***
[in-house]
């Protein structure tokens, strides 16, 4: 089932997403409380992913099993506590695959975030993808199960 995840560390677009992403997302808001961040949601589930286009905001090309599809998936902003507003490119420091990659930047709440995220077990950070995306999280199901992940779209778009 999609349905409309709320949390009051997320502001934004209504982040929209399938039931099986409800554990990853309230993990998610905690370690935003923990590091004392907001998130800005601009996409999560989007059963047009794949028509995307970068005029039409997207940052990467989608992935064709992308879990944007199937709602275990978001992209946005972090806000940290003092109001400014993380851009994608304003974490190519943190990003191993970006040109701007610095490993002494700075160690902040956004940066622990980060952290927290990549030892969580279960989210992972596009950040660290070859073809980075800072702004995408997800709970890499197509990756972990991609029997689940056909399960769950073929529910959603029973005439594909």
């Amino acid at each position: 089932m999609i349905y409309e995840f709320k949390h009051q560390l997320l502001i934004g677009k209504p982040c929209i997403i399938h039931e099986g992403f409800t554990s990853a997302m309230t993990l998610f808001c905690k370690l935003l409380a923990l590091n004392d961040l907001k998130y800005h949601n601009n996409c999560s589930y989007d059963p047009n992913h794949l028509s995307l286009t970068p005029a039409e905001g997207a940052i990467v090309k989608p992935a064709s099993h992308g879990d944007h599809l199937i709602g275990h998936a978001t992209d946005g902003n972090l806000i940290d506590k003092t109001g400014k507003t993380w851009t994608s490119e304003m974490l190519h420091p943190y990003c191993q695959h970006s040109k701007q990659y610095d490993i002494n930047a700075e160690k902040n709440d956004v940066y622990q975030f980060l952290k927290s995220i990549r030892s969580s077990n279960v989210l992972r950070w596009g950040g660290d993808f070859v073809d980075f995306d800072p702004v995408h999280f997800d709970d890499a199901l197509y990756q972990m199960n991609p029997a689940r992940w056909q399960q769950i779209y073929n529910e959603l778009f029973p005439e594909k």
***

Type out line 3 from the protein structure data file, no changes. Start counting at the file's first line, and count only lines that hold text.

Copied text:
């Amino acid at each position: 089932m999609i349905y409309e995840f709320k949390h009051q560390l997320l502001i934004g677009k209504p982040c929209i997403i399938h039931e099986g992403f409800t554990s990853a997302m309230t993990l998610f808001c905690k370690l935003l409380a923990l590091n004392d961040l907001k998130y800005h949601n601009n996409c999560s589930y989007d059963p047009n992913h794949l028509s995307l286009t970068p005029a039409e905001g997207a940052i990467v090309k989608p992935a064709s099993h992308g879990d944007h599809l199937i709602g275990h998936a978001t992209d946005g902003n972090l806000i940290d506590k003092t109001g400014k507003t993380w851009t994608s490119e304003m974490l190519h420091p943190y990003c191993q695959h970006s040109k701007q990659y610095d490993i002494n930047a700075e160690k902040n709440d956004v940066y622990q975030f980060l952290k927290s995220i990549r030892s969580s077990n279960v989210l992972r950070w596009g950040g660290d993808f070859v073809d980075f995306d800072p702004v995408h999280f997800d709970d890499a199901l197509y990756q972990m199960n991609p029997a689940r992940w056909q399960q769950i779209y073929n529910e959603l778009f029973p005439e594909k």